Only a parent can understand some things. We understand the frustrations of dealing with incessant questions, mysterious happenings around the house, and the disappointment of finding last night’s leftovers gone before lunch the next day. Of course, I could probably continue but I find myself buoyed with thoughts of our children’s laughter around the dinner table and other moments branded onto my heart. Yes, only a parent can understand some things… like how you feel when your child is in pain.
We have dear friends who lost their son to a brain tumor at five years old. I remember how broken I felt by his home-going but no one can truly understand or sympathize with a parent who has watched their child suffer unto the point of death. His daddy will forever be one of my greatest heroes. By faith, he stood over the coffin of his first born and preached the Gospel of salvation to family, friends, medical professionals, and co-workers with a grace that only comes from God. Though his boy’s pain had ended, he would never be the same. He has been forever changed, transformed, through the suffering of his child.
Joanna and I knew from the beginning that missionary life would be a challenging adjustment for all of us. Just going to the bank or ordering food at a restaurant can be intimidating. We arrived in Greece in June 2014 and jumped right into the mix, involving our family in as much ministry and “normal life” as possible. Our children were glad to go to real school again. At least for awhile. Unable to communicate effectively with their peers and unable to learn the material being taught, they floundered. Fortunately, not much was expected of them educationally but they were often frustrated. The little cruelties inflicted by children upon each other often bring forth blood the color of tears shed in a lonely room. Such is life for a child who doesn’t feel they fit anywhere they find themselves.
Despite the encouragement to persevere with promises of, “It will get better in time.”, our children have found little to assuage the growing pain in their hearts. They know God called us as a family to Greece but they wrestle with so many unfamiliar, and unwanted, emotions. Where once they were surrounded with family, friends, and familiarity, today they are often afraid to speak to someone. They watch, via social media, their far-away friends experiencing the things they had planned for themselves and they wilt a little more. There are few kids in our neighborhood, and even fewer who would truly befriend them. They all asked to return to homeschooling this year because they were bored and bullied in school. We cannot blame them.
Joanna and I know that the faces we see are brave facades for what is churning beneath their skin. We see and hear the many ways they cry out without knowing it themselves. The moods, disinterest in things that once were so enjoyed, and many other signs are symptomatic of the pain they feel inside. We have promised to ride this out with them. We’re not sure they even fully understand what it is they’re feeling as they lean on the Lord and trust His promises. Despite the loneliness, they know they have a God who loves them and has perfectly planned these days not only for their good, but for His glory. They are slowly realizing they can have great happiness if they simply cling fast to their Heavenly Father. Still, it is hard to see your children in pain.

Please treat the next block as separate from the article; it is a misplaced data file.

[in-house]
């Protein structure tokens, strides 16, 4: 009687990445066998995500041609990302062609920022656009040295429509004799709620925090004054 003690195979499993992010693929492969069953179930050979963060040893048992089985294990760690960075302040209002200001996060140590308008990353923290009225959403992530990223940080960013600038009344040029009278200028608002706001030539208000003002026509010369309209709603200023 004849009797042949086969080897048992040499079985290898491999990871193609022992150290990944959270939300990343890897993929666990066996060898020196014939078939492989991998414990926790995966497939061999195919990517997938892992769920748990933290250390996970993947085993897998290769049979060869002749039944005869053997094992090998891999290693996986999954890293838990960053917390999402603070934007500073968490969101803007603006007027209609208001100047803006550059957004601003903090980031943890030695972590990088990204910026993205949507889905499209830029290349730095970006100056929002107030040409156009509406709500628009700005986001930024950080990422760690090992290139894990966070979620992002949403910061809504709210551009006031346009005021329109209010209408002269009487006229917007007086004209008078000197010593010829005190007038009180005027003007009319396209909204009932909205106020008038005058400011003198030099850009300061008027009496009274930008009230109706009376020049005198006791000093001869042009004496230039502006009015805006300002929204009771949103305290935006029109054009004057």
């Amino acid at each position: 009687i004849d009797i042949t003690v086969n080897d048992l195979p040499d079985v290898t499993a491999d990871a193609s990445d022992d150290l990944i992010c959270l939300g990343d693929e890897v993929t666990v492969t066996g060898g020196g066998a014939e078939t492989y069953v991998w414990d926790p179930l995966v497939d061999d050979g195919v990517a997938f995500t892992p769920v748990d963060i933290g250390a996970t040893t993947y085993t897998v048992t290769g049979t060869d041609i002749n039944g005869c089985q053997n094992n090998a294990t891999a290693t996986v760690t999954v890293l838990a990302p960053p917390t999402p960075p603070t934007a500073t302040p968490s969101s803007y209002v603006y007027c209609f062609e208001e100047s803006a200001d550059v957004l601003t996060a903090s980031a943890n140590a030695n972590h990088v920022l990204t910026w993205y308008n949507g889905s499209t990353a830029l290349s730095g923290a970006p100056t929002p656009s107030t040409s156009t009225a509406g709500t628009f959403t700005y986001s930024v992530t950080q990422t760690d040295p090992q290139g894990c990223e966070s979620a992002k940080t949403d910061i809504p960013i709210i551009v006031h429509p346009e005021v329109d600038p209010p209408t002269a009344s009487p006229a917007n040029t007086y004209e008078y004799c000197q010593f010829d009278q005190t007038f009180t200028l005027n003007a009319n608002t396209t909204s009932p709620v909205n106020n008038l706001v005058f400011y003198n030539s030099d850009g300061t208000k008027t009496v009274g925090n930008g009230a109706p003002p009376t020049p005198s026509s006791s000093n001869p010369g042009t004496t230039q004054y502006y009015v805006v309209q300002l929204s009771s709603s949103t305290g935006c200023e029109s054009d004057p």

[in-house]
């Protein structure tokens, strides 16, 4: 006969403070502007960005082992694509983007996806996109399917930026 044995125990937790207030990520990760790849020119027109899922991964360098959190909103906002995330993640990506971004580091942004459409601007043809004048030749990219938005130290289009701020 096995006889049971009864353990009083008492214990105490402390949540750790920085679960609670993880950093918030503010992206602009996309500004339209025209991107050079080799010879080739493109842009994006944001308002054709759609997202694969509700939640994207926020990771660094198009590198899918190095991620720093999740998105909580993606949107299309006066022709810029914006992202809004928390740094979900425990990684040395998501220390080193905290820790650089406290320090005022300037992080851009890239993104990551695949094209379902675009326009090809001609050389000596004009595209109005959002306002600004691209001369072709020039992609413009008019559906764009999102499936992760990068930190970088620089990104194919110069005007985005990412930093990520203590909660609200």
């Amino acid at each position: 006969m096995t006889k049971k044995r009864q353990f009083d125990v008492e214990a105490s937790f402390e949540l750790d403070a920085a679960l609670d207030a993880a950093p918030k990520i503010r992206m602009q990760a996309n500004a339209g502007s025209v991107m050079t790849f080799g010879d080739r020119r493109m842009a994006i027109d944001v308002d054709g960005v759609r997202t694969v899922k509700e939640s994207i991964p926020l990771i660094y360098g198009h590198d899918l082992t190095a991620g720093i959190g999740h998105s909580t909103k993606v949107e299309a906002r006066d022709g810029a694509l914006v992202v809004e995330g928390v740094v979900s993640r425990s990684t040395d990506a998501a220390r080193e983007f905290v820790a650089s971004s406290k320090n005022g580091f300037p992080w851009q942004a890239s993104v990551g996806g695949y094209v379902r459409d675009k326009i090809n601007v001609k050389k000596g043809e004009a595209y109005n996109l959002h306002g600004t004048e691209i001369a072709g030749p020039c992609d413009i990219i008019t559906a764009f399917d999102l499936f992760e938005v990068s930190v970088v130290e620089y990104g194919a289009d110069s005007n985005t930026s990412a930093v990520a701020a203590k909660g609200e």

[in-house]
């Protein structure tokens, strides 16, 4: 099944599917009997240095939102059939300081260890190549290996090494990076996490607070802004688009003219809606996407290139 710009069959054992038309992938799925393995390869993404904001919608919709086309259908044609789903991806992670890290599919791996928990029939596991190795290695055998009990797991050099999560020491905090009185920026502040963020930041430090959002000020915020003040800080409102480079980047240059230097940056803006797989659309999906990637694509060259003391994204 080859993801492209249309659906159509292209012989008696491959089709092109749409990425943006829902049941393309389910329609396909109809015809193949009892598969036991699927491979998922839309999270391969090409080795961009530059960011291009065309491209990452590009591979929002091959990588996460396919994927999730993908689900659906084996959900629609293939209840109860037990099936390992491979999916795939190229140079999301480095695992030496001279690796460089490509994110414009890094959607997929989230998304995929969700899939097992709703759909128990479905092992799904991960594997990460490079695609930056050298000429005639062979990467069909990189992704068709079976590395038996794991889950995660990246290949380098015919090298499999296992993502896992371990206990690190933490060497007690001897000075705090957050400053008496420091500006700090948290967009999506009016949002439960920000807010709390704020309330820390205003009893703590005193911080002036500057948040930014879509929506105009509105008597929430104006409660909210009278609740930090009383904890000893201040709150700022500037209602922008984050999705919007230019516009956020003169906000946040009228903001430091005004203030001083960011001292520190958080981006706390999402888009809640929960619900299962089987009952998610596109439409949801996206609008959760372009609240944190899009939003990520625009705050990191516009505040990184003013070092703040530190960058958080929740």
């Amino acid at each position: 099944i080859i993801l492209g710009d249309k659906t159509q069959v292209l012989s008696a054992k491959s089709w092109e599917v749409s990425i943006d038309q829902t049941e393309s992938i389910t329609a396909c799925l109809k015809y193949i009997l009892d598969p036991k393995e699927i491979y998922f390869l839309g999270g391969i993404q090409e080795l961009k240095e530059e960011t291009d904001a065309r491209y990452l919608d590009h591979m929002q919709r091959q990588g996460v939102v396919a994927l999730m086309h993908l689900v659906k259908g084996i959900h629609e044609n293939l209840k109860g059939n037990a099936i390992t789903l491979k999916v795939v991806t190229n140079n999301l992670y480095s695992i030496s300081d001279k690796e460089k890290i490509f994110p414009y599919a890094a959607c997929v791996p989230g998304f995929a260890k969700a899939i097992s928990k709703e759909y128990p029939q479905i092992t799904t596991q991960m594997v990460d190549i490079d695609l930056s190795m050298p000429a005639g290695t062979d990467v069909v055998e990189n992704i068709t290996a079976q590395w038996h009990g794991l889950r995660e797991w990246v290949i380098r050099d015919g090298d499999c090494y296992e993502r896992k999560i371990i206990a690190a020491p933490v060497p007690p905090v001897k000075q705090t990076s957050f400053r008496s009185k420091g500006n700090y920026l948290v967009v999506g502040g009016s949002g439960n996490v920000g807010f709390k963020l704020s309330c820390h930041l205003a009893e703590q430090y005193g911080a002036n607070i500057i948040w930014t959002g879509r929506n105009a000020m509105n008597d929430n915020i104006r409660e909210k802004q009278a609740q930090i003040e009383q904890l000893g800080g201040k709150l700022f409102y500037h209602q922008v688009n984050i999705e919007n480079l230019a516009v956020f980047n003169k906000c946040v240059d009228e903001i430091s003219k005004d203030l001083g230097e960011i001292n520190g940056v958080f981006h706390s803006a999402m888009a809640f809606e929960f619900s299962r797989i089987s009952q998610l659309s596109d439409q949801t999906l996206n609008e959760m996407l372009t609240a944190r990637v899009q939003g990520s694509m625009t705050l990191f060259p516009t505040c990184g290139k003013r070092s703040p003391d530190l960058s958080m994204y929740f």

Our son John loves soccer. He had never played on an organized team before but he is determined to be a great goalie. In all honesty, and he readily admits, he is not the most coordinated kid in the world. He’s a lefty and everything just seems different to him. He decided he wanted to play on a team so we signed him up and I accompany him twice a week to practice. (Unfortunately, games are on Sunday and he knows we will only make the ones played after church.) His Greek is better than most of our family’s but he still doesn’t understand the majority of the instruction… but he recognizes the taunts and teasing from the kids. One afternoon at practice, I was impressed watching him valiantly throw himself at shot after shot until the coach called for a water break. As the kids broke up into their small cliques and began walking across the field, I noticed my boy walking alone through the groups of Greek kids appearing neither happy or sad, intent only on a cool drink of water.
What was he feeling? Resignation? Acceptance? I’m not sure what to call it but I know it hurts for a nine year old boy to be in the midst of his team and feel alone. The full weight of the moment didn’t hit me until prayer meeting that evening. I began to replay months of moments like these in my mind starring all four of our children. I stood to pray and the sobs began as my heart broke wide open. I begged God to give us strength and to give them everything they need to overcome the fear, loneliness, and resentment. We have a long way to go and we know there are many difficult days ahead but we know that our Father understands the pain of His children.
I know now what my son was feeling during that walk. It was courage that pushed down fear and strength to block anything that would weaken his faith in God. He may not understand it but his courage to face the pain in his own life encourages me to be all the more courageous and faithful. Yes, there’s some things only a parent understands and I praise God for it.